National Party deputy leader and Federal Regional Services Minister Bridget McKenzie today stepped-up the war against misleading labelling of vegetable products as dairy products.
Plant-sourced foods labelled ‘milk’ or ‘meat’ will have to be rebranded if the Federal Government is successful in changing food standards in Australia and New Zealand.
Lead protagonist for dairy truth-in-consumer-labelling in Australia, Dairy Connect, welcomed the news, saying Senator McKenzie was striking a blow for truth in labelling and product honesty.
CEO Shaughn Morgan said that, around the world, the tide was turning against plant drinks passing themselves off as nutritious dairy milk.
Dairy Connect Board Chairman, George Davey AM, is attending the International Dairy Federation World Dairy Summit where the issue of plant based beverages vs dairy products will be discussed.
Mr Davey has been a member of an IDF committee looking at the issue for the past 12 months and the committee will be continuing their deliberations in Korea during the IDF WDS sessions.
“It is vital that Australia provides continued leadership on an issue that is being debated around the world”, Mr Davey said.
Senator McKenzie has asked a trans-Tasman food regulation forum to back her bid to have Food Standards Australia New Zealand (FSANZ) review terminology and crack down on imitations.
She told ABC Online that products labelled meat and milk should only come from animals and that ‘honey’ had to be a pure product produced by bees.
“I want consumers to have confidence that when they buy honey, it’s honey – when they buy meat, it’s beef from an animal and when they buy milk, it is actually produced by a dairy cow,” she said.
Senator McKenzie said changes were needed to protect the reputation of Australian farmers and the products they produced.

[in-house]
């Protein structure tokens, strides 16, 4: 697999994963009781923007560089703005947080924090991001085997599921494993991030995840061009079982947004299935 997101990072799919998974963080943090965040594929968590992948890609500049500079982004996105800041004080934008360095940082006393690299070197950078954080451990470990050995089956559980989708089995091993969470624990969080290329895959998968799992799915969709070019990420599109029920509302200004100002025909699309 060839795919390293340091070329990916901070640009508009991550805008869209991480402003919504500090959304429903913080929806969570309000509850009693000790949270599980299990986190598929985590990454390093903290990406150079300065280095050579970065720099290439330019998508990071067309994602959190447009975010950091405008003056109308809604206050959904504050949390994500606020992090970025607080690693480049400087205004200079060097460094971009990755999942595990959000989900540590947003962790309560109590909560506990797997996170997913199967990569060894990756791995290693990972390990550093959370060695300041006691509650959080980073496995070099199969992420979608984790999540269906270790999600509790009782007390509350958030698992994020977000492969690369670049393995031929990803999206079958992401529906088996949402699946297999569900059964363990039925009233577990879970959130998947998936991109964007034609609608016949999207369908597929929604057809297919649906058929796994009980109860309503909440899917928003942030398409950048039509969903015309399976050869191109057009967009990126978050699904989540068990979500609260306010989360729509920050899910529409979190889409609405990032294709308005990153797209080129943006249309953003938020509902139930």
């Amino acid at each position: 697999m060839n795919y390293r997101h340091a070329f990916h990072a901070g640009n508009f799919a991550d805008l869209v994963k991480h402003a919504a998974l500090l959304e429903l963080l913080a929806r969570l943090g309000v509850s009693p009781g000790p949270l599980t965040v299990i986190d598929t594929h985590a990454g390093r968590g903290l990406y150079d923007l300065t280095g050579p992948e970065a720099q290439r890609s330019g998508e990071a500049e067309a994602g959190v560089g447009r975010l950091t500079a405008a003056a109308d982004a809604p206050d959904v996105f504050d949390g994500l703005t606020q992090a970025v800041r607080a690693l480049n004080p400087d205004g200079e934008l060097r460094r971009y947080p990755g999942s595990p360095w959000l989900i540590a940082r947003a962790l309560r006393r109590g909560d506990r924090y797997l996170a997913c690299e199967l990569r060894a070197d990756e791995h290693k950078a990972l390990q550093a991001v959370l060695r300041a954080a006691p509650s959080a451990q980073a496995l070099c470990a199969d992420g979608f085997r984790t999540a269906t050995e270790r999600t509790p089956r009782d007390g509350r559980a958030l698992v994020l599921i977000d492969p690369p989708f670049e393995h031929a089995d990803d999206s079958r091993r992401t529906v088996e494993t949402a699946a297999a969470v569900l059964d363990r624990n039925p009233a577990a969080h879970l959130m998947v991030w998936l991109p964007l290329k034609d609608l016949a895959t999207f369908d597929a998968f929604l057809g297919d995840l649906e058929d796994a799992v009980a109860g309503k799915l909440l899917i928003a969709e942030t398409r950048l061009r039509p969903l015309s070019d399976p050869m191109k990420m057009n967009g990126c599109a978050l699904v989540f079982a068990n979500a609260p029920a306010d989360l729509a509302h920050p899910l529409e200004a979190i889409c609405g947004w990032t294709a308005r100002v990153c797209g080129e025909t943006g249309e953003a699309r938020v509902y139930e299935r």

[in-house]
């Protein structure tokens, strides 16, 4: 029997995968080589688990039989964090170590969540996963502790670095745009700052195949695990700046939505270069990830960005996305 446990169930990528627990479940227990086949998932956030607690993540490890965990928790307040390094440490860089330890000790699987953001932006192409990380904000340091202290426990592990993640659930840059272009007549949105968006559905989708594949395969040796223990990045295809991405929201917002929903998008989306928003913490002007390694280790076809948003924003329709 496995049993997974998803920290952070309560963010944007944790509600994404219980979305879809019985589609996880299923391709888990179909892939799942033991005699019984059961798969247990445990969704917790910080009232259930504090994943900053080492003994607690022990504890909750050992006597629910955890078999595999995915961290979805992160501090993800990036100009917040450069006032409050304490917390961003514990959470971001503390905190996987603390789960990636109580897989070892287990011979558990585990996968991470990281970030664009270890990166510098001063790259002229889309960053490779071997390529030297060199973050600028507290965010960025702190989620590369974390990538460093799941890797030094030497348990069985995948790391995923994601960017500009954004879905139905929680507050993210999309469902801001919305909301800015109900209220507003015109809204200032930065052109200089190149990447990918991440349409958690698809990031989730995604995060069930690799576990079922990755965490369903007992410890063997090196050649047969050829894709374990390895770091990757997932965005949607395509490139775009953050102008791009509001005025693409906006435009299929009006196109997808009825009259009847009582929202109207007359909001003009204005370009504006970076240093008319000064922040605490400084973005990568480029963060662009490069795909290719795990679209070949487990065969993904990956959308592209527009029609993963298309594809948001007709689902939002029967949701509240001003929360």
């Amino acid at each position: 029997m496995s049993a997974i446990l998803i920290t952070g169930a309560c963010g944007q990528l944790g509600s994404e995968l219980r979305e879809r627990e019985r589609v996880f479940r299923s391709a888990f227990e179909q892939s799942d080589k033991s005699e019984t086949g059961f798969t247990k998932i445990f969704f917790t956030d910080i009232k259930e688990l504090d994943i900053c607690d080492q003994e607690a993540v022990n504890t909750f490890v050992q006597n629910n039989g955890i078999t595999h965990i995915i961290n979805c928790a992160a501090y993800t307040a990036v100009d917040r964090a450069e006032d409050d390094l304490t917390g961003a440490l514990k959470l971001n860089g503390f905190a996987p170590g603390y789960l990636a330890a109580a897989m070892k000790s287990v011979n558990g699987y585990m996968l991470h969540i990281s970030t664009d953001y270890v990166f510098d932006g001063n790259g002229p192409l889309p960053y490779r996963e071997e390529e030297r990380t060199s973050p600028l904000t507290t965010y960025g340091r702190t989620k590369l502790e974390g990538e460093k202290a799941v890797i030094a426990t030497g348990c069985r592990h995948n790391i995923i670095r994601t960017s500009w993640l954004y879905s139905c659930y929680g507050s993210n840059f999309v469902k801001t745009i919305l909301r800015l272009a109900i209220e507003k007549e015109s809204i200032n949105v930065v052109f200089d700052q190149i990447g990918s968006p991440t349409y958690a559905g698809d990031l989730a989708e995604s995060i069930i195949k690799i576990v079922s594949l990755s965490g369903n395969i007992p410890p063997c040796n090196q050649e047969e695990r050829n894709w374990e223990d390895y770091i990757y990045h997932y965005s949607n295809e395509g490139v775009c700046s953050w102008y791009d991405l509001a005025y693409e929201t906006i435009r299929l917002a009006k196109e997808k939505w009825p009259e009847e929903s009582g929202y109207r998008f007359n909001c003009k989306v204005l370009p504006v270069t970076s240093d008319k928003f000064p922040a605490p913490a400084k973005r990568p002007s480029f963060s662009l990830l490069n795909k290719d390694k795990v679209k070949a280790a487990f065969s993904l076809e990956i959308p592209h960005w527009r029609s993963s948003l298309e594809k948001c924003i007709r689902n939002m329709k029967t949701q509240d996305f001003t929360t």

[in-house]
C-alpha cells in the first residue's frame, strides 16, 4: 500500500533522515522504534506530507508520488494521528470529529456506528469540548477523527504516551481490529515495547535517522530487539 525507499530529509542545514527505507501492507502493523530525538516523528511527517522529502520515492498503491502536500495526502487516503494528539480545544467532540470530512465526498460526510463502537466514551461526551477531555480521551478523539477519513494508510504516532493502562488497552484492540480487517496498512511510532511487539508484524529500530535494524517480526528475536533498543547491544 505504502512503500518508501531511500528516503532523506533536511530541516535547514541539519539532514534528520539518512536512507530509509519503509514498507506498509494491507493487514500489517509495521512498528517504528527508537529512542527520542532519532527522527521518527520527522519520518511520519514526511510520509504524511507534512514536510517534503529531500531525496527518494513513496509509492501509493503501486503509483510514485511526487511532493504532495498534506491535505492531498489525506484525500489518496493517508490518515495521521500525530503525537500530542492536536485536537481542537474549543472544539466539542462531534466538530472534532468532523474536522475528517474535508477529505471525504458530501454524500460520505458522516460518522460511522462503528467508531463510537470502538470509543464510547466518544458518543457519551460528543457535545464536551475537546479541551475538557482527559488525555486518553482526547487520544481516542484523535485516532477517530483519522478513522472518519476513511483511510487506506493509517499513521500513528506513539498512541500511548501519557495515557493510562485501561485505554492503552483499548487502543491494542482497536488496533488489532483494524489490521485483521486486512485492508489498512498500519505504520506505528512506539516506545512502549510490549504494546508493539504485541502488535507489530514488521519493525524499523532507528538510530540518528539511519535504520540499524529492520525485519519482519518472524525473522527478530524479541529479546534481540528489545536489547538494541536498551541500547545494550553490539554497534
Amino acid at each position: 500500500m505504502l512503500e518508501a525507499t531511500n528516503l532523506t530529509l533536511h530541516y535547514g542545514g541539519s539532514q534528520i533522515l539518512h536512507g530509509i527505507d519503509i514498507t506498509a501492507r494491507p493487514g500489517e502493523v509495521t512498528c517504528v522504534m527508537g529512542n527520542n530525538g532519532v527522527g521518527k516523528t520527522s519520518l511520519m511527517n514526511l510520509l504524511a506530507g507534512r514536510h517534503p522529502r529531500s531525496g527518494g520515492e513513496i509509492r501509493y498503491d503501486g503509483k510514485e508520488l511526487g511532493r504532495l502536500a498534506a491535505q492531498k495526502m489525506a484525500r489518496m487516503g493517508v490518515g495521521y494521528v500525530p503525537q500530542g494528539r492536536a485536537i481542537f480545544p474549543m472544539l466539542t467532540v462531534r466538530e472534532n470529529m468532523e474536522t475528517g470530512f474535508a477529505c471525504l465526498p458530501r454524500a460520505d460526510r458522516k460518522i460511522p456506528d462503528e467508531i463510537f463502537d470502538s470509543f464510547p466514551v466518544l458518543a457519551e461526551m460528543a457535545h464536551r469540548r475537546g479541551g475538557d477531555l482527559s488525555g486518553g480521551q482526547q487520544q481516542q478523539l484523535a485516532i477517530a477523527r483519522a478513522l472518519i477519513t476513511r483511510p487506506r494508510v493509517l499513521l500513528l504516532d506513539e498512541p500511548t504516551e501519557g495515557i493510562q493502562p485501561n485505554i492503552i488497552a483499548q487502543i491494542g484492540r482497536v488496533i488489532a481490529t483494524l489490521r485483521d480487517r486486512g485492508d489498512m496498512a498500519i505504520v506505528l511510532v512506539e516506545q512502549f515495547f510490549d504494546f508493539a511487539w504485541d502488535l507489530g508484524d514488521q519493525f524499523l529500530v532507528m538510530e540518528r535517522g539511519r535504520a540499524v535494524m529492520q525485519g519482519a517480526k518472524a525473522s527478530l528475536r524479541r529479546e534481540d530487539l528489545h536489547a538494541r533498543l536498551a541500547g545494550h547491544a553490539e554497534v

She said farmers feared their businesses were at risk because shoppers often did not realise they were buying plant-based products, rather than products from animals.
"I don't have an issue at all with alternative sources of protein or plant-based diets," Senator McKenzie said.
“Dairy Connect supports the comments of Senator McKenzie and we continue to advocate for appropriate protection of the iconic term ‘milk’ and dairy product names generally”, Mr Morgan said.
The global battle for truth-in-labelling ratcheted up a notch in July with news that the The United States Food & Drug Administration was to crack down on plant sourced liquids marketed as ‘milks’.
Shaughn Morgan said that while some Australian plant processors may claim their products had been marketed domestically for years as ‘milks’, such descriptions were not in line with the aims and spirit of current consumer law.
The FSANZ meeting in Adelaide brought together food ministers from across Australia and New Zealand.
In April, France banned the use of meat and dairy-related terms on vegan and vegetarian plant-based alternatives.
In the US, Missouri became the first state to pass a law preventing food producers from marketing products as meat, if the food did not come from harvested livestock or poultry.